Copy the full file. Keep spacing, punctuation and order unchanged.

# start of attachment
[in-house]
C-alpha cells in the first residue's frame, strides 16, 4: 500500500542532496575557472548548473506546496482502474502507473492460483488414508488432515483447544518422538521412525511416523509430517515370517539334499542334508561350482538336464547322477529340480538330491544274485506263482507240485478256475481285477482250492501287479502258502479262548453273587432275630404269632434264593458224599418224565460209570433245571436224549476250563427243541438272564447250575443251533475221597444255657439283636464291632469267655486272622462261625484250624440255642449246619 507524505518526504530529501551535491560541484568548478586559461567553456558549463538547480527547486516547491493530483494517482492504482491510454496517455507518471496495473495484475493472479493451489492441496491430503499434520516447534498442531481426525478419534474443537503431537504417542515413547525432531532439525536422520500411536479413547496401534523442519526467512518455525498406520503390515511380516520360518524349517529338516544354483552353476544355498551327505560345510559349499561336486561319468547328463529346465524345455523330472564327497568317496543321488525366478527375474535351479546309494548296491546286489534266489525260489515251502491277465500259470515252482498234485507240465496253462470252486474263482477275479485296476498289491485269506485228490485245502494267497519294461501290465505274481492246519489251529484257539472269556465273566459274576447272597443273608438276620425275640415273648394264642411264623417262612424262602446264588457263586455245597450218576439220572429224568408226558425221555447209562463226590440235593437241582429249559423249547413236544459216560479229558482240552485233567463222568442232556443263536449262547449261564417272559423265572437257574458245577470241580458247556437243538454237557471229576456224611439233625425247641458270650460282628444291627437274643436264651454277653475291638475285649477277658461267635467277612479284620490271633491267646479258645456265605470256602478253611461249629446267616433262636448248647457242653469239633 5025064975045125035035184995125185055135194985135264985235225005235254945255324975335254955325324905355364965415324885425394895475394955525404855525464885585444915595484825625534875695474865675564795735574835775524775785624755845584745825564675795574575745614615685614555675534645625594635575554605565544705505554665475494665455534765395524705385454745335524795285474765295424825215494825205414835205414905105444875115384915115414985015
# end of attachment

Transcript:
[in-house]
C-alpha cells in the first residue's frame, strides 16, 4: 500500500542532496575557472548548473506546496482502474502507473492460483488414508488432515483447544518422538521412525511416523509430517515370517539334499542334508561350482538336464547322477529340480538330491544274485506263482507240485478256475481285477482250492501287479502258502479262548453273587432275630404269632434264593458224599418224565460209570433245571436224549476250563427243541438272564447250575443251533475221597444255657439283636464291632469267655486272622462261625484250624440255642449246619 507524505518526504530529501551535491560541484568548478586559461567553456558549463538547480527547486516547491493530483494517482492504482491510454496517455507518471496495473495484475493472479493451489492441496491430503499434520516447534498442531481426525478419534474443537503431537504417542515413547525432531532439525536422520500411536479413547496401534523442519526467512518455525498406520503390515511380516520360518524349517529338516544354483552353476544355498551327505560345510559349499561336486561319468547328463529346465524345455523330472564327497568317496543321488525366478527375474535351479546309494548296491546286489534266489525260489515251502491277465500259470515252482498234485507240465496253462470252486474263482477275479485296476498289491485269506485228490485245502494267497519294461501290465505274481492246519489251529484257539472269556465273566459274576447272597443273608438276620425275640415273648394264642411264623417262612424262602446264588457263586455245597450218576439220572429224568408226558425221555447209562463226590440235593437241582429249559423249547413236544459216560479229558482240552485233567463222568442232556443263536449262547449261564417272559423265572437257574458245577470241580458247556437243538454237557471229576456224611439233625425247641458270650460282628444291627437274643436264651454277653475291638475285649477277658461267635467277612479284620490271633491267646479258645456265605470256602478253611461249629446267616433262636448248647457242653469239633 5025064975045125035035184995125185055135194985135264985235225005235254945255324975335254955325324905355364965415324885425394895475394955525404855525464885585444915595484825625534875695474865675564795735574835775524775785624755845584745825564675795574575745614615685614555675534645625594635575554605565544705505554665475494665455534765395524705385454745335524795285474765295424825215494825205414835205414905105444875115384915115414985015